But specifically invoking the name of an all-time great with highly protective fans? That’ll spark far more animus.
Rockets general manager Daryl Morey went there.
Alykhan Bijani of The Athletic:
It’s just factual that James Harden is a better scorer than Michael Jordan.
You give James Harden the ball, and before you’re giving up the ball, how many points do you generate? – which is how you should measure offense – James Harden is by far number one in NBA history. And he was number one even at the Oklahoma City Thunder. It’s just he was coming off the bench. It was a little more hidden.
The counter argument is reasonable. They say if you put Michael Jordan on a team now, he would do more than James Harden. That’s possible. But if you’re just saying, NBA history, if you give this guy the ball, how much does his team score after you give him the ball before the other team gets the ball, it’s James Harden. And I know that makes people mad. But it’s literally a fact.
I don’t like Morey’s method of ranking scorers. By counting team scoring on possessions the player has a touch, it includes too many other factors like distributing and gravity. To me, an individual’s scoring ability is based on his own ability to get points.
I view scoring by a combination of usage and efficiency. The more possessions an elite player can use, the better. The more efficiently he uses those possessions, the better. There’s usually a tradeoff. If players increase their workload, they’re generally adding less efficient shots, because they’re already taking the more efficient ones.
Comparing eras is difficult. Scoring efficiency has increased league-wide since Jordan’s time.
The defense is way different. Illegal-defense rules in Jordan’s era limited help defense. But off-ball offensive players pulled defenders to the 3-point arc – let alone way beyond the 3-point arc like Harden’s Houston teammates often do – far less often.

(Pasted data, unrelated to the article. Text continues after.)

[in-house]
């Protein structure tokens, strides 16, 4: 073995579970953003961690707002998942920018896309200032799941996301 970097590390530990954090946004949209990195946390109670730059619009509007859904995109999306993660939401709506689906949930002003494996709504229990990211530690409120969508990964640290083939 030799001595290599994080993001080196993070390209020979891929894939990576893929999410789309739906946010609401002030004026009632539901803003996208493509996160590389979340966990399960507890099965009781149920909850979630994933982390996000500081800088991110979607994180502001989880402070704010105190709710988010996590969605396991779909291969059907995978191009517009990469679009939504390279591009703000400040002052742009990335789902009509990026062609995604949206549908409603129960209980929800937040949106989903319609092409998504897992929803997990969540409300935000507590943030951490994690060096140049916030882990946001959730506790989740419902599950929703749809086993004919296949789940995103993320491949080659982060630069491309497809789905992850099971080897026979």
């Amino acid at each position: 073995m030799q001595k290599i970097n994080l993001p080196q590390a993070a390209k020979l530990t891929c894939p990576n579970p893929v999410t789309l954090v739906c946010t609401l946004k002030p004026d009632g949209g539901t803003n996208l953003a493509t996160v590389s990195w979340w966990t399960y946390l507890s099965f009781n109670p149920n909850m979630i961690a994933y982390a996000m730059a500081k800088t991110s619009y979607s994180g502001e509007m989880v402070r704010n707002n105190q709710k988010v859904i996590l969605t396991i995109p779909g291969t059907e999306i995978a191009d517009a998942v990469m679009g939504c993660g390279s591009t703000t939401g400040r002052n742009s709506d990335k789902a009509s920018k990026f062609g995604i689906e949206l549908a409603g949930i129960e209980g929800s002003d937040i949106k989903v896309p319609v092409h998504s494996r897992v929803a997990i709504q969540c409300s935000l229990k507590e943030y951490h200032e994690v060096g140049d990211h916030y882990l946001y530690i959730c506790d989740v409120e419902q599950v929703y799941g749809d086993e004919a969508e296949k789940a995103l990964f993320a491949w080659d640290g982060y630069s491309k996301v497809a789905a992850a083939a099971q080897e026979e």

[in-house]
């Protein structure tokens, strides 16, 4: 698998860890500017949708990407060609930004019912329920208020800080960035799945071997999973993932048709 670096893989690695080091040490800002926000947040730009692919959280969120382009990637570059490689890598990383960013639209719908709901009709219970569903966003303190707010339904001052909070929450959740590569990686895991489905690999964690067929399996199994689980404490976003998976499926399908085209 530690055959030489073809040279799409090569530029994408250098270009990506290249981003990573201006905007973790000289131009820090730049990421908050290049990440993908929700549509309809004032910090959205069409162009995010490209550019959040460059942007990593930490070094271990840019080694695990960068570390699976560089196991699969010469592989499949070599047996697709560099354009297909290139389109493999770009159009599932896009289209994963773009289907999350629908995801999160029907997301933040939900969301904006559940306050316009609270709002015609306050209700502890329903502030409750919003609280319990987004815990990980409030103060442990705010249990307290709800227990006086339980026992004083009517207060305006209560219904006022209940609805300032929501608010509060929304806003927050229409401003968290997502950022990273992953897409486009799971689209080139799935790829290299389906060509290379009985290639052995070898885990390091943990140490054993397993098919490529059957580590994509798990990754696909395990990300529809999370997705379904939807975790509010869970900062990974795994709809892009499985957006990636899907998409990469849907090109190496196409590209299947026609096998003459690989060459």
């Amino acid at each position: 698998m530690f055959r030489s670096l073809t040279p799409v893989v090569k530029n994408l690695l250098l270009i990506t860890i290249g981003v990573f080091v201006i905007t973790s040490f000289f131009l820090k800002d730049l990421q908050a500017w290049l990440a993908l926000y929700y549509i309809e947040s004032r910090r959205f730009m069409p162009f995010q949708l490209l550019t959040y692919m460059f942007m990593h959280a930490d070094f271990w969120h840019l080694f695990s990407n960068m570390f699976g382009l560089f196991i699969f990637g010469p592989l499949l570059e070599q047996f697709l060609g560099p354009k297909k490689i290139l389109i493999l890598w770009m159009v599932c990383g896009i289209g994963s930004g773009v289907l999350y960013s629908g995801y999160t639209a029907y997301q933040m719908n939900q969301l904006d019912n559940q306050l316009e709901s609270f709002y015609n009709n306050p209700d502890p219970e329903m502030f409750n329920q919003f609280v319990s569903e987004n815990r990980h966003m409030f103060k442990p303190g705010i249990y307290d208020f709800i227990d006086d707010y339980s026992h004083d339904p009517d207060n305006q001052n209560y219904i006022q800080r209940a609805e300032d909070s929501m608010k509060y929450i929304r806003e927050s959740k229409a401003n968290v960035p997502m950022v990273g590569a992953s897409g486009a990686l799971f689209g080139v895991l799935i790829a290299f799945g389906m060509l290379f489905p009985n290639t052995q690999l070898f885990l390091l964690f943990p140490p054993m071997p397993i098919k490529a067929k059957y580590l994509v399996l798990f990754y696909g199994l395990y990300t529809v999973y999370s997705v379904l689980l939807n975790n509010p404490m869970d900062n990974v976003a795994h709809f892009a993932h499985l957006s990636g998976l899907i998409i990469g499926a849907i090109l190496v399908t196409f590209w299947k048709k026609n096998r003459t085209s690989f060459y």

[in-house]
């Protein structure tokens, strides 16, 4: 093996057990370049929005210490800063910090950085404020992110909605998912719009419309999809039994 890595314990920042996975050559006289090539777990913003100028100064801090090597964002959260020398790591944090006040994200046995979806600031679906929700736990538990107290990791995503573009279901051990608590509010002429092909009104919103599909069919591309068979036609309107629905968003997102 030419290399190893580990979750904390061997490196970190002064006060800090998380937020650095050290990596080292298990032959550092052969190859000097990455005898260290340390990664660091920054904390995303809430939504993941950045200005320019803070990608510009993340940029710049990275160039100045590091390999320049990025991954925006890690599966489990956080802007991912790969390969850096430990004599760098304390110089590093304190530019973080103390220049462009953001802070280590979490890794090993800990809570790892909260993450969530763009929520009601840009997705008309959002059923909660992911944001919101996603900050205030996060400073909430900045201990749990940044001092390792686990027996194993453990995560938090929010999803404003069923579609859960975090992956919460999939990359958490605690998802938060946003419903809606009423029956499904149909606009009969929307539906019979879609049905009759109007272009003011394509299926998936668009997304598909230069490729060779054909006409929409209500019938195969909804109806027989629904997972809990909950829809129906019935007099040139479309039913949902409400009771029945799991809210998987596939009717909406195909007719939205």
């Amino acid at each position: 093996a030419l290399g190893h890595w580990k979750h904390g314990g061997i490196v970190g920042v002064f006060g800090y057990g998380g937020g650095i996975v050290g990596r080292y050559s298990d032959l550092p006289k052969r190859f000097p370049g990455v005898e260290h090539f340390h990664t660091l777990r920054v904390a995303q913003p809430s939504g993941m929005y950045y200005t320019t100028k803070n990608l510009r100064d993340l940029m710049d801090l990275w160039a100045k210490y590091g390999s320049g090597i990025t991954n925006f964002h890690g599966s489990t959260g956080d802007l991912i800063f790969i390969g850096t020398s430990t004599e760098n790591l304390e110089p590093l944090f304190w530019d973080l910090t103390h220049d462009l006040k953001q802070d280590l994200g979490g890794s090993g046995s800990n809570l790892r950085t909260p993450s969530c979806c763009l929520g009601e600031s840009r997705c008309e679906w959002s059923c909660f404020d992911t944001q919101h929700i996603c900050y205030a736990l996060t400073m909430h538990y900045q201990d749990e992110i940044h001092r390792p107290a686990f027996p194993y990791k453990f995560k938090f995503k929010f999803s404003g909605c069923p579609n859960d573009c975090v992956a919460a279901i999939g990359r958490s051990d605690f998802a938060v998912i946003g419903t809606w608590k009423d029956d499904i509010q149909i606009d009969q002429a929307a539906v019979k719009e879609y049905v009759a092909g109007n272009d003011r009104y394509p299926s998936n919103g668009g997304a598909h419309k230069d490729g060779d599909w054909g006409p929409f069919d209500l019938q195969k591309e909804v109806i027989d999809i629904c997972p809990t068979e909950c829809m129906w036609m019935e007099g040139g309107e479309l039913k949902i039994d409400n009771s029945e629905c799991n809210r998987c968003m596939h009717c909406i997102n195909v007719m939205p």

Players have also gotten more skilled. Harden grew up with the 3-pointer. When Jordan was young, it was more of a novelty.
There are numerous ways to account for those era differences. It’s just important to set the terms. Morey said he’s talking about what the players did, not what they could have done. So, I’ll stick with that.
Let’s look at both Harden’s and Jordan’s primes, which start with their age-22 seasons. For Harden, that lasts through the present. For Jordan, that lasts through his final Bulls season (no Wizards years).
Here’s how Harden’s and Jordan’s prime seasons rate by usage percentage and true shooting percentage:
Harden has had a few scoring seasons better than Jordan ever did. Soon to turn 30, Harden could produce even more.
But Jordan had more great scoring seasons than Harden has so far, even if several of them fall below Harden’s top standard.
Whether Harden or Jordan rates as a better scorer depends how you value longevity. It’s debatable.
In the regular season.
In the playoffs, Jordan was a far better scorer than Harden. Here’s how the players rank on the same scale in the postseason:
This is not a surprise. Jordan is known for his legendary postseason output. He didn’t singlehandedly win six championships, but he played a huge role in the Bulls’ playoff dominance.
Harden remains a superb scorer in the playoffs, but his production slips. Maybe he gets worn down. Maybe defenses become accustomed to his tricks when playing him several straight games. I think it’s some of both. But when comparing him at this level, he doesn’t hold up.
Jordan was a better scorer than Harden. The playoffs matter too much to say otherwise.
Morey might object, but remember, his job isn’t to accurately analyze players’ historic accomplishments for public consumption. He’s focused on helping Houston, and he clearly believes that involves gassing up Harden.